In the so-deemed “developed” world – a term that largely, although not exclusively, refers to the liberal democratic polities of the geopolitical West – “foreign aid” is frequently a political football. It can be used to charge opponents with profligacy and inattention to local problems or to suggest that some recipient states are undeserving of assistance.
Rarely, though, is the idea of “aid” itself questioned: the assumption remains that it is largely altruistic, motivated by conscience, benevolence or concern about gaping economic inequality. The debates, such as they are, largely turn on whether aid is necessary and how much should be given. We seldom see critical scrutiny directed at the ideological underpinnings of the very idea of “aid”, the giving and taking of which creates a relationship in which one party is necessarily figured as active and benevolent, the other as relatively passive and inevitably somewhat backward if nonetheless “developing” into some unspecified state of grace.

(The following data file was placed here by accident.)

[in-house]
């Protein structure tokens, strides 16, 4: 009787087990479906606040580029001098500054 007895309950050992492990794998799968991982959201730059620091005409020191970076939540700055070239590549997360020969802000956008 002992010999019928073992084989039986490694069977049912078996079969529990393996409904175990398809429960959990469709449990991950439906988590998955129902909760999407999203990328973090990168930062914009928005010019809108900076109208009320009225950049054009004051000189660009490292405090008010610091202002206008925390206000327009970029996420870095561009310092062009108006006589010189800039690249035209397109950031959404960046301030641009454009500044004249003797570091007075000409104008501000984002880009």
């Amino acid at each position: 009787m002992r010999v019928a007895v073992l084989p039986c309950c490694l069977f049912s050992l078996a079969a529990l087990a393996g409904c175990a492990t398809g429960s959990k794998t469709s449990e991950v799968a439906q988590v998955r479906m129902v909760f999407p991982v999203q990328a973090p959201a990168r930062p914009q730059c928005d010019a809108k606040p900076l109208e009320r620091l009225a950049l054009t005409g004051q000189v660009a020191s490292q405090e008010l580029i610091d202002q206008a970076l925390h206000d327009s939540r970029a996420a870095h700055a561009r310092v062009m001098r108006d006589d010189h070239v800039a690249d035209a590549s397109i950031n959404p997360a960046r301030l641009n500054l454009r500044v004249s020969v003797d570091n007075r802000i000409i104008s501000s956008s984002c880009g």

There is, of course, nothing remotely apolitical or ideology-free about aid as a concept and as a project. Along with the very idea of “development”, it has become one of the most ideological and politically charged planks of post-Second World War geopolitics as former colonial powers and emergent superpowers fought to divide the decolonising world into spheres of influence.
In The Price of Aid, David Engerman explores aid as a “front” in the unfolding Cold War that turned post-independence India into the terrain of a dramatic ideological contest between the US and the USSR, between the buccaneering free-market capitalism of the former and the already deeply compromised version of communism espoused by the latter. Shaped, of course, by the internal politics of both superpowers, “aid” became weaponised – at times, literally so, involving military deals. The newly post-colonial nation’s own internal politics, in turn, shaped the politics of aid, swivelling as it frequently did between the left-leaning proponents of national and public ownership of India’s heavy industries and infrastructure, and those on the right of the country’s political spectrum who favoured a more distinctly capitalist mode. In the process, which involved the invention of the idea of “development aid”, Engerman argues, “all three nations changed in significant ways”.